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 user 2010-01-25 at 10:52:12 am Views: 44
  • #23179


    A Kentucky recycler of Lexmark
    International’s inkjet cartridges has come up with a novel way to reduce
    waste: Convert the ink and the cartridges themselves into ink pens.
    the past 18 months, Close the Loop, which operates in Hebron, in
    Northern Kentucky, has worked with Lexmark to develop the writing tool
    with the goal of taking it to market by mid-2010.

    Close the Loop,
    which also operates in Australia, is hired by printer companies to
    recycle inkjet and toner cartridges and other materials. The company
    sorts the used cartridges and separates them into component parts like
    plastics, metals, foams and ink for recycling. But ink had posed a
    problem.”We had been storing the ink thinking there had to be ways we
    could make this ink usable,” said Jim Tocash, vice president and general
    manager of North America for Close the Loop.One day, the company’s
    leader asked whether it could be used in a pen. Printer cartridges are
    an amalgamation of colors, so the initial thought was no, but they
    tested it.

    It worked, so the company set out to determine how to
    use not just the ink but also the plastics and metals from the
    cartridges as the body of the pens.After months of work, the pen was
    made of 84 percent recycled content, said John Gagel, manager of
    sustainable practices, environmental, health and safety for Lexmark.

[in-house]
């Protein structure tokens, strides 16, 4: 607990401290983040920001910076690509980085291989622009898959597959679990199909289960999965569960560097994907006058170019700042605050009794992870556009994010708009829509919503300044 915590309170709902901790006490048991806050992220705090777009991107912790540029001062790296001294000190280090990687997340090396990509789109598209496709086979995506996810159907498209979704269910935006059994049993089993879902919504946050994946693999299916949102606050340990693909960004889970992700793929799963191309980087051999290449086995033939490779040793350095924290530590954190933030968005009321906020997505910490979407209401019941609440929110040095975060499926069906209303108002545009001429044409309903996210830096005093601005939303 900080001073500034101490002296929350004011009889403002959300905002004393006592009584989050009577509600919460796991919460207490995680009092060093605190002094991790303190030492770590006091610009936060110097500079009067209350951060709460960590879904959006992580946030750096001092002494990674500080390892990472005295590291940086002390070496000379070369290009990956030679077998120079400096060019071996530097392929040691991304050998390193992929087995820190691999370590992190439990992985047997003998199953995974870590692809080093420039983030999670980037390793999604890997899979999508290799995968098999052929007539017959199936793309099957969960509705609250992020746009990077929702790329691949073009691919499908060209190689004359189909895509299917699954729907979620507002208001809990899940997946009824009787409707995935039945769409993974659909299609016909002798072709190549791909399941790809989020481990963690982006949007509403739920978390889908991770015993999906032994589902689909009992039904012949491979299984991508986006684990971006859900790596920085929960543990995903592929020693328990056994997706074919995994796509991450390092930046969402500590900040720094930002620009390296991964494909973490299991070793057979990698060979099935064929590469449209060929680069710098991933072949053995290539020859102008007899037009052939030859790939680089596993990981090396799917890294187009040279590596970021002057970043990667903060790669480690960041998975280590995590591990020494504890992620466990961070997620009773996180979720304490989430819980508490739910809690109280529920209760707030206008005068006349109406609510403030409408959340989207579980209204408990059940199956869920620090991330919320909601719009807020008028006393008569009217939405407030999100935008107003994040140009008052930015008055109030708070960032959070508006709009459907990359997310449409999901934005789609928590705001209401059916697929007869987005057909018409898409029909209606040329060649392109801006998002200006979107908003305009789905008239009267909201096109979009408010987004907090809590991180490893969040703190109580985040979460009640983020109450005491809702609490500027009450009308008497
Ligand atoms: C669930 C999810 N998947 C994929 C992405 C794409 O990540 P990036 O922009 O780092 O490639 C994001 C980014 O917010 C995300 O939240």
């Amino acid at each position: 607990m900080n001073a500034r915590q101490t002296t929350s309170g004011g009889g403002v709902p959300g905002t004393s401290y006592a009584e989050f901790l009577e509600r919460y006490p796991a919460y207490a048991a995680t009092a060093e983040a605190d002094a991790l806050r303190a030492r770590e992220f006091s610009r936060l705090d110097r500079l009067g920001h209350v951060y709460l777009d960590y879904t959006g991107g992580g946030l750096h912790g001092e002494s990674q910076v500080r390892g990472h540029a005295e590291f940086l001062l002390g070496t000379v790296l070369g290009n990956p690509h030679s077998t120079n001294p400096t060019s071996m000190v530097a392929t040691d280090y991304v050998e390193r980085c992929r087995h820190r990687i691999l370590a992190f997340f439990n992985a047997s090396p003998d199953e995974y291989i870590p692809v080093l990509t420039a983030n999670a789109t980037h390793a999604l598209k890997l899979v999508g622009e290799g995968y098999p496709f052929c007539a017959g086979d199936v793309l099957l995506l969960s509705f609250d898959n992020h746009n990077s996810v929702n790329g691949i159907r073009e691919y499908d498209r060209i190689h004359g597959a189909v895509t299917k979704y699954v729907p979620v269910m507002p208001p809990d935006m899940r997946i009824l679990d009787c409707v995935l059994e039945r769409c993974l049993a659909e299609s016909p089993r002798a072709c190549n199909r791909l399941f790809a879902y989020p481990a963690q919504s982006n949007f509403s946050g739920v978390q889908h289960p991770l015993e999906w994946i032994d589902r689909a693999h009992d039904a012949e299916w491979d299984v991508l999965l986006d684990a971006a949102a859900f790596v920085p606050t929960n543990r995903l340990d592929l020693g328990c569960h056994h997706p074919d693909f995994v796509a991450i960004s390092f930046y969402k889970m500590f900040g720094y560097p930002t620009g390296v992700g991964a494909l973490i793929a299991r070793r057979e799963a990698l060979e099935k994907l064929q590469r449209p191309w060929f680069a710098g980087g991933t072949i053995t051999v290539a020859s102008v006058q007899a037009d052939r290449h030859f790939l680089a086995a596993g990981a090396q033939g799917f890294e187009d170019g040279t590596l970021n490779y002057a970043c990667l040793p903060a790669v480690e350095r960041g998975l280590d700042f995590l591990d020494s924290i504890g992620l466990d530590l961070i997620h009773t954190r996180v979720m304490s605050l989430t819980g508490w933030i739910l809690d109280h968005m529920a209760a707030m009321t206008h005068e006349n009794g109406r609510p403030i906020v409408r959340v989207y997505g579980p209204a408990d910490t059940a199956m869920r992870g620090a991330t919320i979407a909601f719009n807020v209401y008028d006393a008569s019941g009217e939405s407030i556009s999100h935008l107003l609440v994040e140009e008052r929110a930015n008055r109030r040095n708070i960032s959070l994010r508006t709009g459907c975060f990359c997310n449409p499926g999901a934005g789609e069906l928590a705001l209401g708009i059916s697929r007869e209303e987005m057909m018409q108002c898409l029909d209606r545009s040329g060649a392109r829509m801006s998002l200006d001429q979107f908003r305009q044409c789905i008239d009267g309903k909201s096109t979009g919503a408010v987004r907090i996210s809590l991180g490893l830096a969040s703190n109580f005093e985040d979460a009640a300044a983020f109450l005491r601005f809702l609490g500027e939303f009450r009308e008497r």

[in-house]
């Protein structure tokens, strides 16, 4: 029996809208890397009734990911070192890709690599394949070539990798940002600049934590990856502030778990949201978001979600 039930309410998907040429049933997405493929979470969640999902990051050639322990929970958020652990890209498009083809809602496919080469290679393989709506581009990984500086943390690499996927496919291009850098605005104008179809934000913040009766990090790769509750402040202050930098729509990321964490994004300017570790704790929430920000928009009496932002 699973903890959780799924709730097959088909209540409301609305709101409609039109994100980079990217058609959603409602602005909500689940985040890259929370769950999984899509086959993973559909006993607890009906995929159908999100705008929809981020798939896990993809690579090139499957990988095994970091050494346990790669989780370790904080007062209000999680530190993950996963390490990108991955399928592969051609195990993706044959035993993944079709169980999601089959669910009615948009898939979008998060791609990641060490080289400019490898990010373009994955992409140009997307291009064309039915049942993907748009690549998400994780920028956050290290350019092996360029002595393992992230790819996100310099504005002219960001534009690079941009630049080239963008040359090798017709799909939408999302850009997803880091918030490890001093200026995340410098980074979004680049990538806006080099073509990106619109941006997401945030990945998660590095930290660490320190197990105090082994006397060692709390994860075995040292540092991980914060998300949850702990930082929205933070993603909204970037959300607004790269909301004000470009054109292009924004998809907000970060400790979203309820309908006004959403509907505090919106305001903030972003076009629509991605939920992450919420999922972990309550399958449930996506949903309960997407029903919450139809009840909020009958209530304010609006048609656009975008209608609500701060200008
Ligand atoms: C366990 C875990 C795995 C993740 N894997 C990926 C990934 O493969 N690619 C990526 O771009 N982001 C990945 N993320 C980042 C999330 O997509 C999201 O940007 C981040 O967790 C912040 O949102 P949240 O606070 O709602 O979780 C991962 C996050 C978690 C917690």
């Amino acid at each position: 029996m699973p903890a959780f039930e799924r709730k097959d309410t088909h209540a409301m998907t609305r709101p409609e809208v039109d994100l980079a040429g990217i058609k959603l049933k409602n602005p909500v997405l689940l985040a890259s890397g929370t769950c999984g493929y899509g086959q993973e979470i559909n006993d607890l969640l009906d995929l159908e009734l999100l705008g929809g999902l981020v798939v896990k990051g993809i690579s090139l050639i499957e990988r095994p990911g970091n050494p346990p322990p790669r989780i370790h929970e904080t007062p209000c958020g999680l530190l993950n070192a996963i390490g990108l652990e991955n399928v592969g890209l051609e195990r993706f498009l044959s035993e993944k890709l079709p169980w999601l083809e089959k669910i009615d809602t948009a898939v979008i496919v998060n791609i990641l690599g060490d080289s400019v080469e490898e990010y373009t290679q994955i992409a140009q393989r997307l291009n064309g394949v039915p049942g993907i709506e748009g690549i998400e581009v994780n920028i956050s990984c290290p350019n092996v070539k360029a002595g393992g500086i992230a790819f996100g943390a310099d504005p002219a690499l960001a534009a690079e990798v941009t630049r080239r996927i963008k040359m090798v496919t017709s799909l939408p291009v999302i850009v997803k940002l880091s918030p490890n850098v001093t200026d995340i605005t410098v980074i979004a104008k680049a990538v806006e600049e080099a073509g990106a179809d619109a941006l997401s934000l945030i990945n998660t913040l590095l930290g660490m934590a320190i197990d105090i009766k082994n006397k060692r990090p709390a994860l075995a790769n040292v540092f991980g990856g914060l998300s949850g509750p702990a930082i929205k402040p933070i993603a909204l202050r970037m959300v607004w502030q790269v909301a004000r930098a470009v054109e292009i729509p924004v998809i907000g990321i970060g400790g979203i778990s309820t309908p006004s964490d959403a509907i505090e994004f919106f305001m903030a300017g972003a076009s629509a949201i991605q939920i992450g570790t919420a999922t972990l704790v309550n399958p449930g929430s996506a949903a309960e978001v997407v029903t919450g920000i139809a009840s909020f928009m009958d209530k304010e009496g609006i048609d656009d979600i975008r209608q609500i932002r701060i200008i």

“We’re working toward getting it to 100 percent,” he said.Close the Loop
    is looking for a retail partner for the pen. The design might change as
    the company is looking for a partner to modify it — “You can turn it
    into any shape you have a mold for,” Tocash said — so retailers will get
    a product they think can sell.The company has discussed prices for the
    pens but declined to disclose them.”It’s not going to be a little 5-cent
    pen,” Tocash said. “It would be more toward a roller ball-type pen
    price.”Gagel added: “I think we’ve got a good shot of being widely
    accepted from those looking for what you can purchase around
    sustainability.”And while the pens and their revenue are Close the
    Loop’s, “we get the story” and the proof of the company’s dedication to
    the environment, Lexmark’s Gagel said.

    Recently, Lexmark held a
    recycling forum for its partners with a goal of bringing them together
    with product development engineers to ensure that when a product reaches
    the end of its useful life, “it gives us the best opportunity to give
    them a new life,” Gagel said.”This is just an indicator of what you can
    do when you allow yourself to think outside the box and form these
    partnerships,” he said. “You get very creative.”

    Lexmark partners with Stamps.com
    printer maker Lexmark International has reached a deal with Stamps.com
    to allow owners of its newest touchscreen printers to print postage
    directly from the printer.
    The Web-connected printers — the Platinum,
    Prestige and Interact — interface with Stamps.com and allows users to
    print the shipping labels and pay for postage by just pressing that
    SmartSolution offering on the printer.It’s one of many such
    SmartSolutions offered on the printers, which allow users to customize
    their printing processes to a great degree using what are similar to
    macros on computers.
    For more information, visit